The Supreme Court’s Conservative Revolution Is Already Happening

“in many ways, the Supreme Court’s conservative revolution is already here: The court hasn’t been this ideologically tilted in almost 100 years. Capturing the full breadth of this shift is difficult because the metrics we use to measure the court’s ideology are driven by hard-to-track factors like the types of cases the court takes up. For the first time in decades, too, a single justice isn’t holding the reins. The conservative justices can now assemble a majority more easily, giving them the power to push the court even further right.

That power may take some adjusting to — for both the public and the justices. The past term showed that there will still be plenty of room for disagreement on the precise path forward. One example was a high-profile religious liberty case where the most conservative justices took their fellow GOP appointees to task for issuing a ruling they saw as too timid. And the main priority of the liberal justices, now distinctly in the minority, appeared to be damage control. Moreover, some big decisions were taking place outside the public eye.”

“According to the Supreme Court Database, 60 percent of all decisions last term went in a conservative direction, as well as 59 percent of close decisions — which is to say, decisions in which the minority side had three or four votes. That makes the court’s previous term the most conservative term since 2008”

“Increasingly, too, the justices are making big decisions without fully explaining their reasoning, through cases that have emerged through the court’s “shadow docket,” where the justices are asked to rule quickly, without the extensive legal briefing or oral arguments that happen in normal Supreme Court cases. Sometimes, these orders are only one sentence long. And the justices don’t have to say how they voted or why.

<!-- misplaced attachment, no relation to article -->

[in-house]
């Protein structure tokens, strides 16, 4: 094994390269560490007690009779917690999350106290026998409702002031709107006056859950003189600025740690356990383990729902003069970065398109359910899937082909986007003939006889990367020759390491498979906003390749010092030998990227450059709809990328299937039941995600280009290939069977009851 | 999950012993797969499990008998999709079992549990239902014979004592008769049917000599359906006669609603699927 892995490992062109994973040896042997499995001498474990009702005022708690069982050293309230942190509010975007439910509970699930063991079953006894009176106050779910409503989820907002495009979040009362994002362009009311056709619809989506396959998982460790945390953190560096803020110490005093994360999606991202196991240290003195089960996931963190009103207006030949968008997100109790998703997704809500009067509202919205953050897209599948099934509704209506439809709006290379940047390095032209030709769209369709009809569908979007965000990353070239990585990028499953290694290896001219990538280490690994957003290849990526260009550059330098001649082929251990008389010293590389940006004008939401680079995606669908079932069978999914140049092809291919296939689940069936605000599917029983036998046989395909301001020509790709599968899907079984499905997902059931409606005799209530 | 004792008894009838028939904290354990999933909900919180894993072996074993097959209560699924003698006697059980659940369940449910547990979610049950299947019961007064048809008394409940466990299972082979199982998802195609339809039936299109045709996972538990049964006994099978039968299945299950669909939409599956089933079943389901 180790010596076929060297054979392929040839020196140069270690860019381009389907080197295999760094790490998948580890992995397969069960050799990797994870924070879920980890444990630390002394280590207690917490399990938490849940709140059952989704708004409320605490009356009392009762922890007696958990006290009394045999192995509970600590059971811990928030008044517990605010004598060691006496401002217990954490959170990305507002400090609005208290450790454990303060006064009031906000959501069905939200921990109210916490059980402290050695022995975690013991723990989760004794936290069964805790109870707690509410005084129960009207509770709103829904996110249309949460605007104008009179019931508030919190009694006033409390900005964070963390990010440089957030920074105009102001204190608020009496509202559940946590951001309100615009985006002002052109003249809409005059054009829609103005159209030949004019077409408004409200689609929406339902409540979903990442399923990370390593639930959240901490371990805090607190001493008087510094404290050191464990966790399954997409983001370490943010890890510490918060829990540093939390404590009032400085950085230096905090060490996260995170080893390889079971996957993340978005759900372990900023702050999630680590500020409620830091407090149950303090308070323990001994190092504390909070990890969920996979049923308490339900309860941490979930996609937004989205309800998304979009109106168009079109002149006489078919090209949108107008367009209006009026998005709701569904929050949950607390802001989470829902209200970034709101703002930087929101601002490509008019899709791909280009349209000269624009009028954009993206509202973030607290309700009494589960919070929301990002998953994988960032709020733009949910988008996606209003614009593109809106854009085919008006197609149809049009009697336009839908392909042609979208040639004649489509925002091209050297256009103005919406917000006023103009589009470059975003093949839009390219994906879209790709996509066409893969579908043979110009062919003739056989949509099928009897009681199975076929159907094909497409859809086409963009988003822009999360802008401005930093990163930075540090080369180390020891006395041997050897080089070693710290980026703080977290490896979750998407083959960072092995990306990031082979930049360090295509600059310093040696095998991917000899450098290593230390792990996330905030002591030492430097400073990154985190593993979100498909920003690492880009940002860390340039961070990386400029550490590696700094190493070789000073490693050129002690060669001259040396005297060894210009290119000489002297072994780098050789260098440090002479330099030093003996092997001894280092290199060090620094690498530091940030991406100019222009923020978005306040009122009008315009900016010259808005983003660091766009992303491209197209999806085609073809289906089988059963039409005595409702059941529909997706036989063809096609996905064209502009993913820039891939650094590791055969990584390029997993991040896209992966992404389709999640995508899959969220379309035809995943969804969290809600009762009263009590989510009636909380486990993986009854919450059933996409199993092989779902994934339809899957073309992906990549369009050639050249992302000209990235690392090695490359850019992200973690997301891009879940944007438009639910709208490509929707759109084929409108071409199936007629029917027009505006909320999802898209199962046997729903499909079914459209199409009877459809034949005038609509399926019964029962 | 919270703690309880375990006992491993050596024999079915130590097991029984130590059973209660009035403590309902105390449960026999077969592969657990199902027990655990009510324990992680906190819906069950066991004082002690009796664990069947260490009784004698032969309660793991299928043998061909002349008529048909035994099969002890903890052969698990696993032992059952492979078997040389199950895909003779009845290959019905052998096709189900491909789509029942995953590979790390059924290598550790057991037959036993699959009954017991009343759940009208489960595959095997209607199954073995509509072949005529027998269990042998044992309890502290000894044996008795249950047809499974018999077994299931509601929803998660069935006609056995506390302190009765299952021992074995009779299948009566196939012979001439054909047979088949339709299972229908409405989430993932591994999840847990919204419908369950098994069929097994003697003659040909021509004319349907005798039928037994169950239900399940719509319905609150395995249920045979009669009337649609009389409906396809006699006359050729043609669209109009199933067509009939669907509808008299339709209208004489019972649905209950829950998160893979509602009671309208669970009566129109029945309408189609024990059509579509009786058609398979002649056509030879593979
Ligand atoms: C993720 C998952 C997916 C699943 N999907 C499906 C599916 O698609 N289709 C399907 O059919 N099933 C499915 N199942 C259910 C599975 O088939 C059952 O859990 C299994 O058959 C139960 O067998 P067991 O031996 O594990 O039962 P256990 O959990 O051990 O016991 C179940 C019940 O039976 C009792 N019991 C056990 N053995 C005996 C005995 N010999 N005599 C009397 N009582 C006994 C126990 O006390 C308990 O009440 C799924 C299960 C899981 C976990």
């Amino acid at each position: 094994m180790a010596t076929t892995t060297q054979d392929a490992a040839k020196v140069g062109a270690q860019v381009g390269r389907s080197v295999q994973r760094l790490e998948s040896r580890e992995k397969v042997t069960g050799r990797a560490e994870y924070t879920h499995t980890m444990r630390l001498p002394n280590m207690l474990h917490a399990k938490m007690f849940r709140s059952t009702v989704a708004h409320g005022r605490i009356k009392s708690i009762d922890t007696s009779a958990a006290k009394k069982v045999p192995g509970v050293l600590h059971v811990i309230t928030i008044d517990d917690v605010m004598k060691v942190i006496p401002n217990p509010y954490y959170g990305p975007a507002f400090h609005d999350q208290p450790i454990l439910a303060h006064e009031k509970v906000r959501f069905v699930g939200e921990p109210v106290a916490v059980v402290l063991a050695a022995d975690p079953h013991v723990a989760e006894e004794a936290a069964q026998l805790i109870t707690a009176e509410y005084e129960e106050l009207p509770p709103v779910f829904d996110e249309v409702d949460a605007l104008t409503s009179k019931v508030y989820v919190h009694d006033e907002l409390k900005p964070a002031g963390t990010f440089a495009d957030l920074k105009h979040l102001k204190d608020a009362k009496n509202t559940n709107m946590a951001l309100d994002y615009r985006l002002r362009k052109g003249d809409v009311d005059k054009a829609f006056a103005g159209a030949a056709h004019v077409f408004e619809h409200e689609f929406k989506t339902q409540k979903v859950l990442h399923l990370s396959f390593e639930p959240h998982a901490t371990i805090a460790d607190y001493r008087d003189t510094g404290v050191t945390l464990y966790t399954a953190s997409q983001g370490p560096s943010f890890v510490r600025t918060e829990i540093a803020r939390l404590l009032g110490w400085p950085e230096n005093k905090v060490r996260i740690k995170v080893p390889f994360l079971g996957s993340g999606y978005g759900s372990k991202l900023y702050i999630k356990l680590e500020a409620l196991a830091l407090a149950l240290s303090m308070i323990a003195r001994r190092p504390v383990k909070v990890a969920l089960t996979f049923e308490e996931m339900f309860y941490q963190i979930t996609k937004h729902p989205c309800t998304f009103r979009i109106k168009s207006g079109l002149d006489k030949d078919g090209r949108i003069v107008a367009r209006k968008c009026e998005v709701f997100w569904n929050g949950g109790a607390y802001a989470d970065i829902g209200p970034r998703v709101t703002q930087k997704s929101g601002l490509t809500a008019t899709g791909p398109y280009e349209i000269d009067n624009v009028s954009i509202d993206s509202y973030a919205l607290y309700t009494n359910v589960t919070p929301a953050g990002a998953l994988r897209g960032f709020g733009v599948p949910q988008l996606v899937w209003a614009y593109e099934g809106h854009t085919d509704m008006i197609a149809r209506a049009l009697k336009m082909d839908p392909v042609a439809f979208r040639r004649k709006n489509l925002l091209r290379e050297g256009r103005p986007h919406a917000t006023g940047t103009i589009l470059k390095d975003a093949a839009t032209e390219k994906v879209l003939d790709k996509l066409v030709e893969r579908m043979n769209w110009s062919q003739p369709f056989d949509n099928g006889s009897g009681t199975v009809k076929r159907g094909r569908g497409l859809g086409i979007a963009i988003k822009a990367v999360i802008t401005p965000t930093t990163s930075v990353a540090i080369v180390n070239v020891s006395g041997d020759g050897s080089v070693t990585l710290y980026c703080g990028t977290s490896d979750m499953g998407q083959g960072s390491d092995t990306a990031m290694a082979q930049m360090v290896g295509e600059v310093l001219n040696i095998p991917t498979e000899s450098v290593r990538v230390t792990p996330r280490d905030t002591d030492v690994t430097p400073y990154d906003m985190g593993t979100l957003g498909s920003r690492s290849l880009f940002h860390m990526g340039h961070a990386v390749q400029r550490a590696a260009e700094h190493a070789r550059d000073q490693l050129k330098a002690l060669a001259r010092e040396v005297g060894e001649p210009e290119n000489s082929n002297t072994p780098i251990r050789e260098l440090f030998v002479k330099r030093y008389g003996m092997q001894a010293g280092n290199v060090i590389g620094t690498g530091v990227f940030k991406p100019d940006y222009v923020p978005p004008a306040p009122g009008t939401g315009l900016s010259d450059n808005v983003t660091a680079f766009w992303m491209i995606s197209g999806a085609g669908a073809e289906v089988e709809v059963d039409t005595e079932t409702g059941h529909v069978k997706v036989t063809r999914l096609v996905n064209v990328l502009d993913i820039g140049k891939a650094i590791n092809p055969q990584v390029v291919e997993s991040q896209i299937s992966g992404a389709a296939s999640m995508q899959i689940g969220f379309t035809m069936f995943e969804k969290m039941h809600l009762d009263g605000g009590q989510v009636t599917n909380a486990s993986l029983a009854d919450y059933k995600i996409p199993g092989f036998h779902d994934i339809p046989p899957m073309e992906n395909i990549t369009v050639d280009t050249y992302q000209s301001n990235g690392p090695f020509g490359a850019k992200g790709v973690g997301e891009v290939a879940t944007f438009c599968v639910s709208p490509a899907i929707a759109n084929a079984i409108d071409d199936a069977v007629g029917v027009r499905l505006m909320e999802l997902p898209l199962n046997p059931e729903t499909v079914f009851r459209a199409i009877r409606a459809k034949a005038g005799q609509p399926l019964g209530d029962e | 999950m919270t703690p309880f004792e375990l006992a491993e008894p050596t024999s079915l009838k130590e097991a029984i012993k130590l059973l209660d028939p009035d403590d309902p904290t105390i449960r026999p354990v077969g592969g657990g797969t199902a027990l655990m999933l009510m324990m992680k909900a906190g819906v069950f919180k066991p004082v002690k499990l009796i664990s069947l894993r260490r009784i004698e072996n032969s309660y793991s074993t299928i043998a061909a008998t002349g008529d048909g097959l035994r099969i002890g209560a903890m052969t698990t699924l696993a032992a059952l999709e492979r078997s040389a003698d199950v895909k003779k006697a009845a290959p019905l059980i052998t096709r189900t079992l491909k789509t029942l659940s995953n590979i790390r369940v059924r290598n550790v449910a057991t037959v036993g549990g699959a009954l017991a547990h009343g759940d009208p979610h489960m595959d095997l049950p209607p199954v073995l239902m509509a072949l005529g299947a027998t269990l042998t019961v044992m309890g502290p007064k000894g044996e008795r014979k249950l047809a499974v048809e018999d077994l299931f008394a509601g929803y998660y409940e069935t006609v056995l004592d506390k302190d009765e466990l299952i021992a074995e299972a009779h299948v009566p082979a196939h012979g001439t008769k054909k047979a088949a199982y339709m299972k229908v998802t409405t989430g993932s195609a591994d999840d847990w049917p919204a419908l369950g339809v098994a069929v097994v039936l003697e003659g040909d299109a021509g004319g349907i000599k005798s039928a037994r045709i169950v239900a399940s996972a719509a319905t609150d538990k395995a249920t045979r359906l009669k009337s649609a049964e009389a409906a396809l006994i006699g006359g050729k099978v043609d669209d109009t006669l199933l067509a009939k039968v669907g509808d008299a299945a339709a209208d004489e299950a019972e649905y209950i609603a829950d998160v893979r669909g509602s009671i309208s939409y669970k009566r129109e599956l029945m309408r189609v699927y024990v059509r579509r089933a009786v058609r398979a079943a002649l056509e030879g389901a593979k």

Normally, this swiftness and secrecy isn’t especially newsworthy because the rulings that come out of the shadow docket just aren’t that significant. But that has changed in recent years. Some of the court’s biggest rulings in the past year — including its decision to strike down COVID-19 restrictions on religious gatherings and its decision to allow a highly restrictive abortion law to go into effect in Texas — came out of the shadow docket.

The shadow docket is very difficult to track, for obvious reasons — it’s hard to know what the justices are even doing.”

How Trump Has Redefined Conservatism

“In 2004, Pennsylvania Rep. Patrick Toomey was the face of the conservative insurgency. An anti-taxes, anti-spending hawk, Toomey was one of many conservative upstarts who primaried a more moderate fellow Republican; in Toomey’s case, longtime Pennsylvania Sen. Arlen Specter.

The Republican president at the time, George W. Bush, sided with Specter, who ultimately won by less than 2 percentage points. After Specter switched parties in 2009 when polls showed Toomey defeating him in a primary, Toomey won the seat in 2010.1

But despite the conservative bona fides that helped Toomey get elected, he experienced backlash from the GOP after becoming one of seven Senate Republicans to join Democrats in voting to convict former President Donald Trump in his second impeachment trial.

Toomey’s transition from conservative insurgent to a pariah among certain factions of his party is not unique, though.

Sen. Mitt Romney called himself “severely conservative” during his 2012 presidential bid and planned to repeal the Affordable Care Act. But when he became a senator years later, he often bucked Trump’s agenda and twice voted to convict Trump in his impeachment trials, facing a drumbeat of criticism from Republicans in response.

To be clear, Toomey, Romney and now-ousted GOP party leader Rep. Liz Cheney have not abandoned the policy views that a decade ago flagged them as conservatives. But in the interim, Trump and his presidency may have shifted the ideological ground beneath their feet.”

“looking just at our 2021 survey data, a politician’s support for Trump has come to define who party activists think of as conservative. Romney, Toomey and Sasse were all rated as fairly liberal Republicans despite their conservative voting records in Congress”

“Staunchly pro-Trump politicians (or Trump-adjacent politicians), like Florida Gov. Ron DeSantis, former Vice President Mike Pence, Sens. Tom Cotton, Josh Hawley and Lindsey Graham, and Trump were all clustered together on the more conservative end of the spectrum, even though there is quite a bit of difference, ideologically speaking, between these men.”

“despite his ideological heterodoxies, Trump was rated as more conservative than all but 10 of the 114 politicians we asked about. Ideology, in other words, isn’t just about policies.5”